3 Characteristics of Creative Innovation

Len WilsonCreativity, Leadership, Strategic ThinkingLeave a Comment

In grad school, I worked down the hall from the ENIAC. Fortunately, it had become a museum piece, life was in color and we worked on Silicon Graphics terminals instead.
What happens with our creative ideas? Applied creativity, whether in our personal or professional lives, becomes innovation. We innovate when we put creative ideas into action.

Engineers John Mauchly and Presper Eckert started construction on the first modern computer in June of 1943 in Philadelphia. They called it the Electronic Numerical Integrator and Computer, or ENIAC. (Their creativity was in engineering, not branding.) It was operational in November 1945.

“There is a world market for maybe 5 computers.”IBM Chairman Thomas Watson, 1943
Prior to the ENIAC, a “computer” was a person, usually a woman: a data entry employee who punched keys and cranked handles on desktop adding machines. Not everyone saw the need for a room size computer, either.

That’s the way it is with new things. Most people don’t get it.

According to what constitutes a computer – not a woman, but a machine – the ENIAC was the first computer. It functioned for 10 years. Motley and Eckert weren’t the only ones, though. Others had the need for a more efficient way to do compute mathematical equations, and some had been proposing solutions for decades. The first written works for mechanizing mathematical operations appeared in 1820. But nothing had stuck.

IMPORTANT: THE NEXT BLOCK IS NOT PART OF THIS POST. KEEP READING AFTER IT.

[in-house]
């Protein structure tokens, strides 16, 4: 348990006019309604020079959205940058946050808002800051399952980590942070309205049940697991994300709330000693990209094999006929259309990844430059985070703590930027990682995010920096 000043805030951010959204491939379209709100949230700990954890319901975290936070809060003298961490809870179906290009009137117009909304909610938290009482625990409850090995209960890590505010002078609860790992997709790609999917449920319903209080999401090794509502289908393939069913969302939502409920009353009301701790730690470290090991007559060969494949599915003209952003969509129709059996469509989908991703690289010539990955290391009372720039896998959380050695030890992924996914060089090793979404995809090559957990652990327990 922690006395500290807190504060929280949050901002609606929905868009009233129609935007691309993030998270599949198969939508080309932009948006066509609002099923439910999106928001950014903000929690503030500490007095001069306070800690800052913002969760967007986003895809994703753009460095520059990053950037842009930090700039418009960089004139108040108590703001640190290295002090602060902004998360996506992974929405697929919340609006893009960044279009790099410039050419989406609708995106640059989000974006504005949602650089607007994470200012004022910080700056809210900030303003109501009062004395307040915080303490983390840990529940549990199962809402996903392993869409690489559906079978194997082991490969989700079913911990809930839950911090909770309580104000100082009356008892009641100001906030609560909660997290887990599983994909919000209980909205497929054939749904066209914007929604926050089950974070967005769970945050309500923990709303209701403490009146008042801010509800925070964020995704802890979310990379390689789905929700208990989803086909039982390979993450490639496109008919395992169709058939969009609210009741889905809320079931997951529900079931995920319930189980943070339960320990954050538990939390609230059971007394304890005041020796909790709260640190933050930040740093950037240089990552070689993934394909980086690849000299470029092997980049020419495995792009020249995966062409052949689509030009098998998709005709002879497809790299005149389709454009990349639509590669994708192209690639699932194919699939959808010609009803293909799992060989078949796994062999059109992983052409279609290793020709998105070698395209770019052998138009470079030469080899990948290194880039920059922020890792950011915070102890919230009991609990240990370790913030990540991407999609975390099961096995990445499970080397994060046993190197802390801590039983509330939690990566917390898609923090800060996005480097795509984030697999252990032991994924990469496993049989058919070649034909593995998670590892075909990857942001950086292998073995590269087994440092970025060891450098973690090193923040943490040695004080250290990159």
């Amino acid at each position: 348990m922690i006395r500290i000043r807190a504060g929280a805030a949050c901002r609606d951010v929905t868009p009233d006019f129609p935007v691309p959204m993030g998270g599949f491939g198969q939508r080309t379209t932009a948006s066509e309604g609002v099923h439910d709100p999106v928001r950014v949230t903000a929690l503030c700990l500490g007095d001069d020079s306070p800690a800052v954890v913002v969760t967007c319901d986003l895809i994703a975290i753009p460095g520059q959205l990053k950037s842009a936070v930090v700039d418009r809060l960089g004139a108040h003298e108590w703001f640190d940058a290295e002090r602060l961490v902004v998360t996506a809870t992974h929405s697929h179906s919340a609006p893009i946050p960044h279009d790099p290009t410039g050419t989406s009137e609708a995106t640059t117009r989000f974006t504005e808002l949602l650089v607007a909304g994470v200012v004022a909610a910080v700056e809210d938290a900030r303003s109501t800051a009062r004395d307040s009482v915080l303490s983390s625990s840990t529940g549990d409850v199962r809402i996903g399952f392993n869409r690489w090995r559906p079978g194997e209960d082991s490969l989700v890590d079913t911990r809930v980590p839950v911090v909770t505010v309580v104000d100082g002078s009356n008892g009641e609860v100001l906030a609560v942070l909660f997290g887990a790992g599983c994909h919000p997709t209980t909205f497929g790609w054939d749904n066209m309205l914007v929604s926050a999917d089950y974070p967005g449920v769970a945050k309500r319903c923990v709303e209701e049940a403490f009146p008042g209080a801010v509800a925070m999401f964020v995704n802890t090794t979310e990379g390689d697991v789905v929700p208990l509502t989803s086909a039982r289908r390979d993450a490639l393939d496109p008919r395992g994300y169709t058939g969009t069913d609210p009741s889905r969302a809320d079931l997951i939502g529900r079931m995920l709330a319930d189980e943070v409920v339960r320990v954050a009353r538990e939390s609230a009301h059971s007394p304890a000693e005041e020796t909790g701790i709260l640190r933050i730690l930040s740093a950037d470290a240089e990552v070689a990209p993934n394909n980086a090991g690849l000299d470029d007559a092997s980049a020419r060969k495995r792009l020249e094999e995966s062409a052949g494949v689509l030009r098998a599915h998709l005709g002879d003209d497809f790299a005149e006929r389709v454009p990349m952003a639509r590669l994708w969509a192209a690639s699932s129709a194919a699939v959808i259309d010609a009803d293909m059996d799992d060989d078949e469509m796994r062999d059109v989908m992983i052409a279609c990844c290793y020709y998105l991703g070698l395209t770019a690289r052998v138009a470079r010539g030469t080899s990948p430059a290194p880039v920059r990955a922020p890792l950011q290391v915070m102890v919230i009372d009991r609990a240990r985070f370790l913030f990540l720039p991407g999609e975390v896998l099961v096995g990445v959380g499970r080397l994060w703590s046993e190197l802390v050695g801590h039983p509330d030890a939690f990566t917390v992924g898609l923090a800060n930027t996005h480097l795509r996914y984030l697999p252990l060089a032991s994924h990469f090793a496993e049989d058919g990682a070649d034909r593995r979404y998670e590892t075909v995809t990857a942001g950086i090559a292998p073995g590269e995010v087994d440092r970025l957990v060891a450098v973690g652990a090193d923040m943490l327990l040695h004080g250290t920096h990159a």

True innovation, as opposed to the person tinkering with a prototype, is difficult to achieve. Just ask the other people working on computing at the time. Consider these three characteristics:

  • Fully functioning and in constant use.
  • Working for a long period of time. (The ENIAC worked for 10 years.)
  • The basis for subsequent innovations. (The alpha dog.)

This last one is critical and may seem like a high bar for innovation, but it is the distinguishing factor. Think of it this way: innovation is influence. We celebrate the story of Walt Disney because his was the basis for all theme parks to come. Innovations are trend setters.

Your idea doesn’t have to affect an entire industry, but it can’t be a one-off. It has to be something on which others build.


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Len Wilson

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